PPP data packets are transmitted over Ethernet according to PPPoE described in IETF RFC 2516. FIG. 1C is a block diagram that illustrates an Ethernet frame with a PPPoE data packet. The Ethernet frame 160 includes an Ethernet header 162 and trailers 169. The trailers 169 include an Ethernet trailer among other trailers. The Ethernet header 162 includes a type field that holds data that indicates a payload with PPPoE. The Ethernet payload includes a PPPoE header 166 and a PPP payload 168 and a PPP trailer. In the illustrated embodiment, the PPP header 163 is included in the PPPoE header 166 and the PPP trailer is included in trailers 169. The PPP payload 168 is thus PPP data plane data or PPP control plane data. A code field in the PPPoE header indicates whether the data packet is a control plane packet, e.g., involved in discovering a new PPP session, or a data plane packet that uses an existing session. The PPP session, if any, is indicated by data in a Session ID field in the PPPoE header 166. The length of the PPP data packet, including PPP header 163, is indicated by data in a Length field in the PPPoE header.

The size of the PPPoE header 166 is eight octets (an octet is 8 binary digits, bits). A byte is a variable number of bits, that is typically 8 bits; a byte is 8 bits in the context of PPPoA and PPPoE). The size of the standard Ethernet payload is 1500 octets. Therefore RFC 2516 specifies that the maximum size of the PPP payload 168 is 1492 octets (in which case there is no PPP trailer) The maximum size of the PPP payload 168 is called the PPP maximum transmission unit (MTU).

PPP data packets are transmitted over ATM according to PPPoA described in IETF RFC 2364. ATM cells are of fixed small size—53 octets, with a 5-octet ATM header and a 48-octet ATM payload. A protocol that allows for larger data packets to be transmitted over ATM is an ATM Adaptation Layer (AAL), such as AAL5 that fragments a large protocol data packet at a sending node for transmission using multiple ATM cells and reassembles the large protocol data packet at a receiving node. An AAL trailer is aligned with the end of the last ATM cell and includes a length field that holds data that indicates the length of the AAL frame. PPPoA utilizes AAL5. FIG. 1D is a block diagram that illustrates a PPPoA packet of data communicated over a DSL network, such as sub-network 110 b, in multiple ATM/DSL packets. FIG. 1D depicts the DSL header 172, ATM header 174, and beginning of the AAL5 payload 175 in the first ATM cell, and the end of the AAL5 payload in the last ATM cell.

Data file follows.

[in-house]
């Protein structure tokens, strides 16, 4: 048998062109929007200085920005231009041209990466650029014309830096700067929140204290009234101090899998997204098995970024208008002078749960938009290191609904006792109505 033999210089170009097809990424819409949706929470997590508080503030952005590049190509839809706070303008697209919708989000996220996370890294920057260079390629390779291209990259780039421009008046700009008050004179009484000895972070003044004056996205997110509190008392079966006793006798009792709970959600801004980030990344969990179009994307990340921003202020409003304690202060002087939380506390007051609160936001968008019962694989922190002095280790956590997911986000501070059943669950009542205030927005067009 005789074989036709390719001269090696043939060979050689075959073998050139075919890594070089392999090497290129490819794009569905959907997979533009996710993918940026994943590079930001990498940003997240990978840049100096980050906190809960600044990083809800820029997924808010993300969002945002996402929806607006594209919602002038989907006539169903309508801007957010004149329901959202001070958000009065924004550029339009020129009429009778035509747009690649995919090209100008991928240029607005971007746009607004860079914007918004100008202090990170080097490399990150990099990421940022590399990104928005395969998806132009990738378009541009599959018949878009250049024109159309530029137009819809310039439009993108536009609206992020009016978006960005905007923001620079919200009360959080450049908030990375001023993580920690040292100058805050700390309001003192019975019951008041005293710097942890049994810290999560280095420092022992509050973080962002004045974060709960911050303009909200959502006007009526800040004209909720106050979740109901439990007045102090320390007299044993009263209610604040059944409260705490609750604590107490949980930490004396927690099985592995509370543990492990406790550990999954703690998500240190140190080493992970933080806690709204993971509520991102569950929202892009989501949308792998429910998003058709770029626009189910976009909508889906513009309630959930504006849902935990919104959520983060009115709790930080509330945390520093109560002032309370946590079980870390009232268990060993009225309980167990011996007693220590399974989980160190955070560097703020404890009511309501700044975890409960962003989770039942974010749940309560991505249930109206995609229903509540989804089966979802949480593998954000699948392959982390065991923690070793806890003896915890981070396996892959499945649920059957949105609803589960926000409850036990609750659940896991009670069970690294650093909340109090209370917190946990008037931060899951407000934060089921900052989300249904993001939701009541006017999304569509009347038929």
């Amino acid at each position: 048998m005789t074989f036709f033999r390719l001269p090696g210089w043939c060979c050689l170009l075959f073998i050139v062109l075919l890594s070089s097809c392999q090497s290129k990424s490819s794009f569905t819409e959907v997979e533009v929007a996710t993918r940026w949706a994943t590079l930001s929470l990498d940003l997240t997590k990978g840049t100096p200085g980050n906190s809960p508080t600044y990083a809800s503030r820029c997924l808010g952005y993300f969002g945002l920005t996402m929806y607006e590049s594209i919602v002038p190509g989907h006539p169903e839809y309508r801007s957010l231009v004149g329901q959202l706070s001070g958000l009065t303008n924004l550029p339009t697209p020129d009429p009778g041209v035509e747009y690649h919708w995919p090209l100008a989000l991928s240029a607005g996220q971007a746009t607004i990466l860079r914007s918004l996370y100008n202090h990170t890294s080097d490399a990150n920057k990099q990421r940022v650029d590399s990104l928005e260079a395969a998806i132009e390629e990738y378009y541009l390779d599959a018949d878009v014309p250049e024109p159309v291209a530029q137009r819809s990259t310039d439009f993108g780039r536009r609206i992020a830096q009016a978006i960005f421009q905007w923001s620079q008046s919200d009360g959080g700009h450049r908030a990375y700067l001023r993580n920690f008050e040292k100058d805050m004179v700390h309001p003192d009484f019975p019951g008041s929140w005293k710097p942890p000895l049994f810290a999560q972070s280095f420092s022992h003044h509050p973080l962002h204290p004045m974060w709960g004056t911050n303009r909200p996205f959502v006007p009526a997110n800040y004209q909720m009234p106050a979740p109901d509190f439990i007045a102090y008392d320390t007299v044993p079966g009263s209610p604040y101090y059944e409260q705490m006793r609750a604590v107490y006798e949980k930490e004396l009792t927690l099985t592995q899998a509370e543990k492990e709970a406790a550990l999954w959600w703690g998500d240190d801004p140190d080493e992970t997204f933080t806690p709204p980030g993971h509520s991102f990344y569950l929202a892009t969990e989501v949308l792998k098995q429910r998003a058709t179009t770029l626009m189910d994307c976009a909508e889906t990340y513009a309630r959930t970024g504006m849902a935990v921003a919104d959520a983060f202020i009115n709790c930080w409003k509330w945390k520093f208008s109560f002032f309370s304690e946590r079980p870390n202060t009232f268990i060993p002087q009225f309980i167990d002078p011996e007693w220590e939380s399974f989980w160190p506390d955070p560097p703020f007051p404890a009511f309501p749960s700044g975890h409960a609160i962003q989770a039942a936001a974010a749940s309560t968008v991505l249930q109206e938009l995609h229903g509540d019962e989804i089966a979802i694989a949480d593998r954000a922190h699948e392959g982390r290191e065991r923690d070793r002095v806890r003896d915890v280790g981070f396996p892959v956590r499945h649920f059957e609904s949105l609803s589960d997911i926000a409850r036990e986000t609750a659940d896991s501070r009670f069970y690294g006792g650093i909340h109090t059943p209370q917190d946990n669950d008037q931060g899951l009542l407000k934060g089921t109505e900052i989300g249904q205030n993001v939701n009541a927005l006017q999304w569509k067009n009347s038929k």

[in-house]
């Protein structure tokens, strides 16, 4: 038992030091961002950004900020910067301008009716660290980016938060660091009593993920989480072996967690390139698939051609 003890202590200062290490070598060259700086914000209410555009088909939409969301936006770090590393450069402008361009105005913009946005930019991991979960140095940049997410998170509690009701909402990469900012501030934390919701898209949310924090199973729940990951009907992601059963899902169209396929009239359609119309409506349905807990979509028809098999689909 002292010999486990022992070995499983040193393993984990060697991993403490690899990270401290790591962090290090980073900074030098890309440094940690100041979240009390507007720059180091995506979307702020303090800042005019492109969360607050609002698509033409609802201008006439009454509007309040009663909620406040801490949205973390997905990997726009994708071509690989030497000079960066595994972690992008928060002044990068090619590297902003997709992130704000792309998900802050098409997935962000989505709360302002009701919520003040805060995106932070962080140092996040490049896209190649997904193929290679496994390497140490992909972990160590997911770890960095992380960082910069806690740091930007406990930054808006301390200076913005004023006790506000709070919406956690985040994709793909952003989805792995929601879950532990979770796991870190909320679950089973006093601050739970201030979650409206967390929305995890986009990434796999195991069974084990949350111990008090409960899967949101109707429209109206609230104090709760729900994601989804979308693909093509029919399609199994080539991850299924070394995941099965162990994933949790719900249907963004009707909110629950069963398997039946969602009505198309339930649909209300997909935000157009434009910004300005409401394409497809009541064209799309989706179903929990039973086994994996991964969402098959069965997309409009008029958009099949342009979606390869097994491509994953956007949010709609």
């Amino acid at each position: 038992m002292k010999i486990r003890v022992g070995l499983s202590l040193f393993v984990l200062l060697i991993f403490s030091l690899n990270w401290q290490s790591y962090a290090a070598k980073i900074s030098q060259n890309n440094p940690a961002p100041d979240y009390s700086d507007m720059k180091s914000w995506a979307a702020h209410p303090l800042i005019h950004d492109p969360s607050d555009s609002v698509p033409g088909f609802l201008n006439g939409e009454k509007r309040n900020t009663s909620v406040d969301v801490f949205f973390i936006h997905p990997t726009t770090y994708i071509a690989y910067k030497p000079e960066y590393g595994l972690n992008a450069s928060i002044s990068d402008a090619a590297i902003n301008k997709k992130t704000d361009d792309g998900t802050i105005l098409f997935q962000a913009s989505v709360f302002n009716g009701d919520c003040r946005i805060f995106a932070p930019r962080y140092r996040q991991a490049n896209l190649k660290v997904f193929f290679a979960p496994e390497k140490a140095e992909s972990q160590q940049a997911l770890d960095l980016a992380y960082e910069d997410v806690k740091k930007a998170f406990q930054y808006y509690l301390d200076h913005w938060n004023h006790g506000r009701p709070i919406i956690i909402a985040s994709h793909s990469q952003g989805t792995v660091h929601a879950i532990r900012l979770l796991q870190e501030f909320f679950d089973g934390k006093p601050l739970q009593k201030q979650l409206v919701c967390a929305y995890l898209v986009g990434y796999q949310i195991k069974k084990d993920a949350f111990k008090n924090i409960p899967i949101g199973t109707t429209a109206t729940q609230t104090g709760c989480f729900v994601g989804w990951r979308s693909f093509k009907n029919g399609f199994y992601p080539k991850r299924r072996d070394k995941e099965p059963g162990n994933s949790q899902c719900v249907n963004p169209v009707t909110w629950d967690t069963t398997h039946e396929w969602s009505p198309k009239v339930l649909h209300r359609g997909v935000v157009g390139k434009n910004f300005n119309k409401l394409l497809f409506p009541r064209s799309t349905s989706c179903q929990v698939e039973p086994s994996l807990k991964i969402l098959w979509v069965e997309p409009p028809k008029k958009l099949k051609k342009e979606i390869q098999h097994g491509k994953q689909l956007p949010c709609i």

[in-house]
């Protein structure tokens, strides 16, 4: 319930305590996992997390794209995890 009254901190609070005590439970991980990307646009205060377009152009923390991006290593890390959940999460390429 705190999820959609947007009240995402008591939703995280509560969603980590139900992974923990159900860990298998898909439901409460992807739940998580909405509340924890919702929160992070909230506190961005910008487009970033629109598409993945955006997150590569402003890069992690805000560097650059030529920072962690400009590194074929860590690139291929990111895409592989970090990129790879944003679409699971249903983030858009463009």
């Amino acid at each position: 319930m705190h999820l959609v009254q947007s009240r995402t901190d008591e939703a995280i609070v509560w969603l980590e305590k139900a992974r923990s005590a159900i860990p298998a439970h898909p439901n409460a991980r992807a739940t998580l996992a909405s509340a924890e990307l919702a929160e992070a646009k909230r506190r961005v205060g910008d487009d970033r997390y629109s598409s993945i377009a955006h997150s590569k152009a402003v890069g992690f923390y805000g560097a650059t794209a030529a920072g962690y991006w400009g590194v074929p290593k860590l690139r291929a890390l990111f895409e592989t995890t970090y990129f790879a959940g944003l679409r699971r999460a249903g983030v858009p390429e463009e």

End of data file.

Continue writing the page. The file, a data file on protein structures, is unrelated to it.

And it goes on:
The beginning of the AAL payload includes the PPPoA header 176 and the start of the PPP payload 168. The end of the AAL frame includes the end of the PPP payload 168 and trailers 179, including any padding to align with the end of the last ATM cell. In the illustrated embodiment, the PPP header 173 is included in the PPPoA header 176 and the PPP trailer is included in trailers 179. The PPP payload 168 is thus PPP data plane data or PPP control plane data. In embodiments that use an ATM virtual connection (VC), the PPPoA header 176 includes only the PPP header 173. In embodiments that use ATM logical link control (LLC), the PPPoA header 176 includes multiple other fields, including a network layer protocol identification (NLPID) field that holds data that indicates PPP. RFC 2364 for PPPoA specifies the PPP MTU is 1500 octets.

In a typical arrangement, end nodes 120 a, 120 b at remote site 102 communicate with end nodes 120 c, 120 d by directing standard Ethernet frames on a standard Ethernet LAN 110 a to CPE 150 a. This traffic is allowed to have an Ethernet payload as large as 1500 octets. Maximum payload size on LAN 110 a is designated hereinafter by the symbol MTULAN. The CPE 150 a communicates with a DSLAM 152 a over network 110 b using PPPoA over DSL with a PPP MTU of 1500 octets. Maximum PPP payload size on network 110 b is designated hereinafter by the symbol MTUDSL. Thus a standard Ethernet payload can be carried by the data plane PPPoA payload over the DSL network.

The DSLAM 152 a communicates with the BRAS over access network 110 c using an appropriate protocol with a maximum PPP payload size designated hereinafter by the symbol MTUACCESS. While the access network 110 c has previously been an ATM infrastructure that carried PPPoA and thus supports a PPP MTU of 1500, in recent years more ISPs have begun using Ethernet infrastructure for access network 110 c. Using PPPoE according to RFC 2516, MTUACCESS is only 1492. Thus MTUACCESS is insufficient to accommodate Ethernet LAN payloads of 1500 octets in a data plane PPP payload.

It is assumed for purposes of illustration that access network 110 c uses Ethernet infrastructure that support larger than standard Ethernet frames. Larger than standard Ethernet frames include Ethernet Baby Giant frames and Ethernet Jumbo frames. The Ethernet payload MTUs of these frames are 1582 octets and 9198 octets, respectively.

According to the illustrated embodiments of the invention, the restrictions of RFC 2516 are relaxed to allow PPPoE MTU in excess of 1492 if the Ethernet infrastructure supports larger than standard Ethernet frames. The relaxed protocol is called herein Big PPoE to distinguish it from the PPPoE protocol of RFC 2516. According to some embodiments, the eight octets of the PPPoE header are included in the Ethernet payloads so that the PPP payloads are allowed to be as large as the Ethernet payload minus eight. This relationship is given in Expression 1.
Big PPoE MTU=Ethernet MTU−8  (1)
Thus Big PPoE MTU for Ethernet Baby Giant frames is 1574; and Big PPoE MTU for Ethernet Jumbo Frames is 9190. The Big PPoE MTU for standard Ethernet frames remains at 1492, as specified for PPPoE.